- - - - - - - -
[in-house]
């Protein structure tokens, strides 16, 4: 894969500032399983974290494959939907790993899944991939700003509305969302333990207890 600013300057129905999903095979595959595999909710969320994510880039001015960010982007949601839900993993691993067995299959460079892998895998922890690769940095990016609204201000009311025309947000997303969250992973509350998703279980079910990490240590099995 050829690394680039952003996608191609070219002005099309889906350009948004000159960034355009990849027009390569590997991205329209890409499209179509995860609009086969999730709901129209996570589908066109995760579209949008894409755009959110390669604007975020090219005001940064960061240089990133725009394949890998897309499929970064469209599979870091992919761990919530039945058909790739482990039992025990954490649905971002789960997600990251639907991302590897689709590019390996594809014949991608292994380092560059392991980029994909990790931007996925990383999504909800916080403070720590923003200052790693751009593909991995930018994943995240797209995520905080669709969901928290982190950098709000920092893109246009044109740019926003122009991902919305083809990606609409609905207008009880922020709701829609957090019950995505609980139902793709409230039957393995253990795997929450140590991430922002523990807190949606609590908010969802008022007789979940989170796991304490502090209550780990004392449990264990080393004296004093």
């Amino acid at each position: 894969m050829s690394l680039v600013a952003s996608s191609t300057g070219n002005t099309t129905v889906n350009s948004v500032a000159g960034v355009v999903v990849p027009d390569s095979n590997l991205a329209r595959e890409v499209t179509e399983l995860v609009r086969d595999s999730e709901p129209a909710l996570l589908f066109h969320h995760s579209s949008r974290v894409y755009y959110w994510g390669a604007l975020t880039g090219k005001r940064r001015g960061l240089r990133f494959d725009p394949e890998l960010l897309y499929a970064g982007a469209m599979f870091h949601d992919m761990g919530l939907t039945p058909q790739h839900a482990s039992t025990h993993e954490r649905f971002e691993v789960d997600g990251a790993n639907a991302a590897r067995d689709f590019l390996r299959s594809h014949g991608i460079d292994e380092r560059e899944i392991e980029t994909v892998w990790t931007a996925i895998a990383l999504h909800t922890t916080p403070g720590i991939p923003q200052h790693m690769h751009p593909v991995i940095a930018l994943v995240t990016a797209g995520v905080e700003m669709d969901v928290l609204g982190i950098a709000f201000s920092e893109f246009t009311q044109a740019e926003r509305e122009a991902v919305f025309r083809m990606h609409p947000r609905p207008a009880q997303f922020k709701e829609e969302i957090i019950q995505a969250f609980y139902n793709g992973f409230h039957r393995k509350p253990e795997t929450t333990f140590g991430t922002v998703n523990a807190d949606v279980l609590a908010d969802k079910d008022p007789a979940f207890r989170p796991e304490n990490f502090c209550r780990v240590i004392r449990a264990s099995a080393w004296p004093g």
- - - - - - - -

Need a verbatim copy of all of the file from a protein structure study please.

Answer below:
[in-house]
């Protein structure tokens, strides 16, 4: 894969500032399983974290494959939907790993899944991939700003509305969302333990207890 600013300057129905999903095979595959595999909710969320994510880039001015960010982007949601839900993993691993067995299959460079892998895998922890690769940095990016609204201000009311025309947000997303969250992973509350998703279980079910990490240590099995 050829690394680039952003996608191609070219002005099309889906350009948004000159960034355009990849027009390569590997991205329209890409499209179509995860609009086969999730709901129209996570589908066109995760579209949008894409755009959110390669604007975020090219005001940064960061240089990133725009394949890998897309499929970064469209599979870091992919761990919530039945058909790739482990039992025990954490649905971002789960997600990251639907991302590897689709590019390996594809014949991608292994380092560059392991980029994909990790931007996925990383999504909800916080403070720590923003200052790693751009593909991995930018994943995240797209995520905080669709969901928290982190950098709000920092893109246009044109740019926003122009991902919305083809990606609409609905207008009880922020709701829609957090019950995505609980139902793709409230039957393995253990795997929450140590991430922002523990807190949606609590908010969802008022007789979940989170796991304490502090209550780990004392449990264990080393004296004093």
């Amino acid at each position: 894969m050829s690394l680039v600013a952003s996608s191609t300057g070219n002005t099309t129905v889906n350009s948004v500032a000159g960034v355009v999903v990849p027009d390569s095979n590997l991205a329209r595959e890409v499209t179509e399983l995860v609009r086969d595999s999730e709901p129209a909710l996570l589908f066109h969320h995760s579209s949008r974290v894409y755009y959110w994510g390669a604007l975020t880039g090219k005001r940064r001015g960061l240089r990133f494959d725009p394949e890998l960010l897309y499929a970064g982007a469209m599979f870091h949601d992919m761990g919530l939907t039945p058909q790739h839900a482990s039992t025990h993993e954490r649905f971002e691993v789960d997600g990251a790993n639907a991302a590897r067995d689709f590019l390996r299959s594809h014949g991608i460079d292994e380092r560059e899944i392991e980029t994909v892998w990790t931007a996925i895998a990383l999504h909800t922890t916080p403070g720590i991939p923003q200052h790693m690769h751009p593909v991995i940095a930018l994943v995240t990016a797209g995520v905080e700003m669709d969901v928290l609204g982190i950098a709000f201000s920092e893109f246009t009311q044109a740019e926003r509305e122009a991902v919305f025309r083809m990606h609409p947000r609905p207008a009880q997303f922020k709701e829609e969302i957090i019950q995505a969250f609980y139902n793709g992973f409230h039957r393995k509350p253990e795997t929450t333990f140590g991430t922002v998703n523990a807190d949606v279980l609590a908010d969802k079910d008022p007789a979940f207890r989170p796991e304490n990490f502090c209550r780990v240590i004392r449990a264990s099995a080393w004296p004093g």